The World Database on Protected Areas (WDPA) is the most comprehensive global database of marine and terrestrial protected areas, updated on a monthly basis, and is one of the key global biodiversity data sets being widely used by scientists, businesses, governments, International secretariats and others to inform planning, policy decisions and management.
This document is a review of the status, trends and threats to Tonga’s unique biodiversity since the inception of its own NBSAP in 2006. The review also covers the status of the implementation of objectives and action plans, sectors and cross sector collaboration.
This review was in preparation for Tonga's 4th national report to the CBD (Convention on Biological Diversity)
Late is an isolated and uninhabited island located about 55 km WSW of the island of Vava’u, in the Kingdom of Tonga. The biological integrity of Late is threatened by invasive Pacific rats that were historically introduced to the island. This report assesses the feasibility of restoring Late through the removal of invasive rats, and describes options, recommendations, and challenges to realizing a successful project.
This feasibility study was based on information gathered remotely, consultation with Tongan government agencies, community representatives and researchers familiar with the island. The authors did not visit Late and thus the recommendations presented herein do not reflect direct knowledge of the island.
The Tonga State of the Environment 2018 report has been developed to answer three key questions related
to the environment of Tonga, and is based on seven thematic areas:
• What is the current condition of the Tongan environment?
• What are the risks the Tongan environment faces and what measures have been put forward to minimise them? This could provide lessons for Tonga.
• Where is the environment of Tonga headed based on the assessed thematic areas?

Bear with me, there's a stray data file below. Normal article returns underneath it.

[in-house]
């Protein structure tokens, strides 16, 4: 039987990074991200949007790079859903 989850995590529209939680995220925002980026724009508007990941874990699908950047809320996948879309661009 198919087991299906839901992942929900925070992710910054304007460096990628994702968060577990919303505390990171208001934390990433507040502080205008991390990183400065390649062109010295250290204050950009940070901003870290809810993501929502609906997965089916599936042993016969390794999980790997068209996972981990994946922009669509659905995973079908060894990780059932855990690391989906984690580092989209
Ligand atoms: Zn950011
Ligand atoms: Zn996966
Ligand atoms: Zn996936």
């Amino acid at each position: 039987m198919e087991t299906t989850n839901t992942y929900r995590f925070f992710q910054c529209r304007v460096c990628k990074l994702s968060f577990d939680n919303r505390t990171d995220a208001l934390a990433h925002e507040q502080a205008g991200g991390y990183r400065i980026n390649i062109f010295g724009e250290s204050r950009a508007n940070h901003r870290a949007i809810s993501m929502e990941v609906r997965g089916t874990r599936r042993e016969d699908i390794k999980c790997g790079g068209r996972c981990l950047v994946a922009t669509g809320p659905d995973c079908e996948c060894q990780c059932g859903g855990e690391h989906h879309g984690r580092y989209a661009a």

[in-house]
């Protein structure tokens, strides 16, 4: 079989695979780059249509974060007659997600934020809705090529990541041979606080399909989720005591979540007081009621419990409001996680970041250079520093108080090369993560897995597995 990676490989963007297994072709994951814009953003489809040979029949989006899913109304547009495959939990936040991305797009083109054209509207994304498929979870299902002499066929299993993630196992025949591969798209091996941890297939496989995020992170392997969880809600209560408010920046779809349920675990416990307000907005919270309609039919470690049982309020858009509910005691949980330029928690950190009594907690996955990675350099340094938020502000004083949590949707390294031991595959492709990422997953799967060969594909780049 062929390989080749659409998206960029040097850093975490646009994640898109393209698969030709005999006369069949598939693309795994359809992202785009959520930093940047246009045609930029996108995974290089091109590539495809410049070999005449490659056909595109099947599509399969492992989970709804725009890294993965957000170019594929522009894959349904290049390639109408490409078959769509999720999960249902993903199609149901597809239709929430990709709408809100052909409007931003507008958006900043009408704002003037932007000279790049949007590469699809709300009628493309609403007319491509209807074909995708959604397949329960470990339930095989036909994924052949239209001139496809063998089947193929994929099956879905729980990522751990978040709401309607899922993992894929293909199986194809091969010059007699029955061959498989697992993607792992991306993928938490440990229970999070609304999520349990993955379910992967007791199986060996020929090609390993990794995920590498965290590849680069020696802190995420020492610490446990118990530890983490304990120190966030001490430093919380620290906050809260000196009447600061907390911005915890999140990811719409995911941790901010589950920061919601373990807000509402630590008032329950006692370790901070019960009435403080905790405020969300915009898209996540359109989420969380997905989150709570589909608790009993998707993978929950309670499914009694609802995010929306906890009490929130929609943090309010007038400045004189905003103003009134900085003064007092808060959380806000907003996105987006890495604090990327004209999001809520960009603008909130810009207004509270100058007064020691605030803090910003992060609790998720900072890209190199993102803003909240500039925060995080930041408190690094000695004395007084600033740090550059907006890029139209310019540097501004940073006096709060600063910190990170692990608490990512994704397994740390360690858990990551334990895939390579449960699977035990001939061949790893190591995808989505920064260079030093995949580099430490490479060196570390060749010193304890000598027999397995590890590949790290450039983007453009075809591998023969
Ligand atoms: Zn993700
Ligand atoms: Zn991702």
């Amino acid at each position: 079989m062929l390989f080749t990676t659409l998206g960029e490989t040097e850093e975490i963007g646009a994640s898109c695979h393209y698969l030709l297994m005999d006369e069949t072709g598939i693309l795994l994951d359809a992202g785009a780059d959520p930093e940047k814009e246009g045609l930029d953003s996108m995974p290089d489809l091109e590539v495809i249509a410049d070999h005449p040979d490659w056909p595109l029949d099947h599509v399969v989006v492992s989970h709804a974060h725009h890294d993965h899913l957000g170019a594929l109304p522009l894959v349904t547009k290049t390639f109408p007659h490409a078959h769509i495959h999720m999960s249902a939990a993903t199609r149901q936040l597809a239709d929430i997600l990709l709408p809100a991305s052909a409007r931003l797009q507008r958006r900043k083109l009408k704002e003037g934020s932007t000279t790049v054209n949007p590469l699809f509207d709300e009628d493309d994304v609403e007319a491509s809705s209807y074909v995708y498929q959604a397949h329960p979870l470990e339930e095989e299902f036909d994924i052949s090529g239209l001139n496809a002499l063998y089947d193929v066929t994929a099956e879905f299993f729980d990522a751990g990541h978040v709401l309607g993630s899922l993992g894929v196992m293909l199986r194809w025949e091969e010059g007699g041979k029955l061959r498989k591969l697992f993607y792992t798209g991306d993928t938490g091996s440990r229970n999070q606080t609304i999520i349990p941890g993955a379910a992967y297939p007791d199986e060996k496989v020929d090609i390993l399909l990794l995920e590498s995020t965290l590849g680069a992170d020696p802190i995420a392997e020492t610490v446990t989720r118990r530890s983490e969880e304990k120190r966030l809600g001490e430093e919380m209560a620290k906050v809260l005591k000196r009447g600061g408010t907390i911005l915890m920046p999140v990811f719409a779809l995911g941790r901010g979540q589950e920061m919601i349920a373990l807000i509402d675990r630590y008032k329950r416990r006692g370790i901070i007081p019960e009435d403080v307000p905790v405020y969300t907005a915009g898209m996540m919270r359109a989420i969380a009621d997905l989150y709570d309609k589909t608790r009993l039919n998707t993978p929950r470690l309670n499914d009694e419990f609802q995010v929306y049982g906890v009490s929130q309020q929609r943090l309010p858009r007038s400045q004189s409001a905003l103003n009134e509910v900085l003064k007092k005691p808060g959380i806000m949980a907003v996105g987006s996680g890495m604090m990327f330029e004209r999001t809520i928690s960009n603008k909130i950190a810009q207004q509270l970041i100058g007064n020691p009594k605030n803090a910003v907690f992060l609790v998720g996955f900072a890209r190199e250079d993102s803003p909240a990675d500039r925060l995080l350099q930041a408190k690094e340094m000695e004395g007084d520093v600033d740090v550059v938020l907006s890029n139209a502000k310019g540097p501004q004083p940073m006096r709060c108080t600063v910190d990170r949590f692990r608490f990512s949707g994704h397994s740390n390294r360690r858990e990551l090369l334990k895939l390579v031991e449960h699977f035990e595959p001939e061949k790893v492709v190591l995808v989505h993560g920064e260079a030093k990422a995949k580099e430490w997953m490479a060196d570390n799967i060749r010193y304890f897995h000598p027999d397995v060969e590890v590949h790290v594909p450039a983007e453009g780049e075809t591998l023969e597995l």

This dataset hosts 31 individual environmental indicator assessments that are in the **State of Environment and Conservation in the Pacific Islands : 2020 Regional report.**
Regional indicators are used to understand the current status of conservation in the region and to establish a process for periodic reviews of the status of biodiversity and implementation of environmental management measures in the Pacific islands region.
Each Pacific regional indicator is assessed with regard to:
“Vemööre” is a term in the Kwenyï language spoken by people from the Isle of Pines in New Caledonia. It is used to highlight a collective commitment and responsibility to implement the principles of life, to preserve balance, to build alliances, and to respect the word between people and between the spirits of our environment.
In June/July 2002 an eradication programme to remove Pacific rats from Maninita Island in the Vava'u group of the Kingdom of Tonga was initiated. The techniques used were similar to those
used in successful rat eradications in New Zealand, in that Pestoff 20R pellets and a network of bait stations were used.
Conditions on the island were not what was expected, the forest having been adversely affected by cyclone Waka and subsequent defoliation by caterpillars, resulting in an open forest canopy. Rats were found to be present on the island in high numbers and were breeding.
Work is based around country visits by the network coordinator to support PILN teams to identify and take strategic action to manage their priority invasive species. The network is functioning by sharing awareness of successful activities being earned out by the teams, providing the mechanism for other teams to do the same, and actively encouraging them to do so.
Capacity building is linked to on-going invasive species projects and achieved through workshops and exchanges.
Call Number: [EL]
Williamson and Sabath (1982) have demonstrated a significant relationship between modern population size and environment by examining atoll area and rainfall in the Marshall Islands. The present work seeks to extend that argument into prehistory by examining the relationship of ancient habitation sites and size of aroid pit agricultural systems to atoll land area and rainfall regime along the 1,500-3,500 mm precipitation gradient in the Marshall Islands.